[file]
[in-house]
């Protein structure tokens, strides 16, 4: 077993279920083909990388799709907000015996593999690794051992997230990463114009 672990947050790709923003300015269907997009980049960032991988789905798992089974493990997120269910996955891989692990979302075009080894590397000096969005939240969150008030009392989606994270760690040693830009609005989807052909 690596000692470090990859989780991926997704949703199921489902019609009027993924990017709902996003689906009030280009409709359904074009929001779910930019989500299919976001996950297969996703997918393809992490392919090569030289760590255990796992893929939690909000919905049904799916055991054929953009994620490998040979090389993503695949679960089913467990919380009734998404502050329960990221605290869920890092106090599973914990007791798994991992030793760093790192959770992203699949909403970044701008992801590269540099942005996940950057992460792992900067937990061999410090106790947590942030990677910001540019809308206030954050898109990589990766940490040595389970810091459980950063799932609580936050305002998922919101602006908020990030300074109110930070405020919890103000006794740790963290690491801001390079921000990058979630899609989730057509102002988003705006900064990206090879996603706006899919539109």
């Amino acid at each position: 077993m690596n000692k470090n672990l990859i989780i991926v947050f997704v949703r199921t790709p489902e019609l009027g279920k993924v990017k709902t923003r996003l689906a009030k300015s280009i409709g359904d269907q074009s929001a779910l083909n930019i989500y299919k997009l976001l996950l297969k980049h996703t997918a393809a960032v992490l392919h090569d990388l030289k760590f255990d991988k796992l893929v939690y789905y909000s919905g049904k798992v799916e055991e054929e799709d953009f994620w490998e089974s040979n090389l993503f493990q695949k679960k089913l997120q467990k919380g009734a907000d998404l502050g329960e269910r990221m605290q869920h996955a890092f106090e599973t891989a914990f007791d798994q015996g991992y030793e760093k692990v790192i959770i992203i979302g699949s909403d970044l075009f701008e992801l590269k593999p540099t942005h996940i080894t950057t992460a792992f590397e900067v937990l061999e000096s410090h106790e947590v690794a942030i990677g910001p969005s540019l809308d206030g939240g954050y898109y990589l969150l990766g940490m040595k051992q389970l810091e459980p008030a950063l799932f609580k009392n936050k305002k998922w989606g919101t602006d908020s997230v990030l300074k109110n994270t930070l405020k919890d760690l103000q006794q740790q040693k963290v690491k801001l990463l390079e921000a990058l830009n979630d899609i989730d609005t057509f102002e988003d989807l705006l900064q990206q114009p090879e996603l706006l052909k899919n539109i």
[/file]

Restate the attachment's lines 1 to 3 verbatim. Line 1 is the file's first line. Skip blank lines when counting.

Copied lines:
[in-house]
């Protein structure tokens, strides 16, 4: 077993279920083909990388799709907000015996593999690794051992997230990463114009 672990947050790709923003300015269907997009980049960032991988789905798992089974493990997120269910996955891989692990979302075009080894590397000096969005939240969150008030009392989606994270760690040693830009609005989807052909 690596000692470090990859989780991926997704949703199921489902019609009027993924990017709902996003689906009030280009409709359904074009929001779910930019989500299919976001996950297969996703997918393809992490392919090569030289760590255990796992893929939690909000919905049904799916055991054929953009994620490998040979090389993503695949679960089913467990919380009734998404502050329960990221605290869920890092106090599973914990007791798994991992030793760093790192959770992203699949909403970044701008992801590269540099942005996940950057992460792992900067937990061999410090106790947590942030990677910001540019809308206030954050898109990589990766940490040595389970810091459980950063799932609580936050305002998922919101602006908020990030300074109110930070405020919890103000006794740790963290690491801001390079921000990058979630899609989730057509102002988003705006900064990206090879996603706006899919539109």
């Amino acid at each position: 077993m690596n000692k470090n672990l990859i989780i991926v947050f997704v949703r199921t790709p489902e019609l009027g279920k993924v990017k709902t923003r996003l689906a009030k300015s280009i409709g359904d269907q074009s929001a779910l083909n930019i989500y299919k997009l976001l996950l297969k980049h996703t997918a393809a960032v992490l392919h090569d990388l030289k760590f255990d991988k796992l893929v939690y789905y909000s919905g049904k798992v799916e055991e054929e799709d953009f994620w490998e089974s040979n090389l993503f493990q695949k679960k089913l997120q467990k919380g009734a907000d998404l502050g329960e269910r990221m605290q869920h996955a890092f106090e599973t891989a914990f007791d798994q015996g991992y030793e760093k692990v790192i959770i992203i979302g699949s909403d970044l075009f701008e992801l590269k593999p540099t942005h996940i080894t950057t992460a792992f590397e900067v937990l061999e000096s410090h106790e947590v690794a942030i990677g910001p969005s540019l809308d206030g939240g954050y898109y990589l969150l990766g940490m040595k051992q389970l810091e459980p008030a950063l799932f609580k009392n936050k305002k998922w989606g919101t602006d908020s997230v990030l300074k109110n994270t930070l405020k919890d760690l103000q006794q740790q040693k963290v690491k801001l990463l390079e921000a990058l830009n979630d899609i989730d609005t057509f102002e988003d989807l705006l900064q990206q114009p090879e996603l706006l052909k899919n539109i």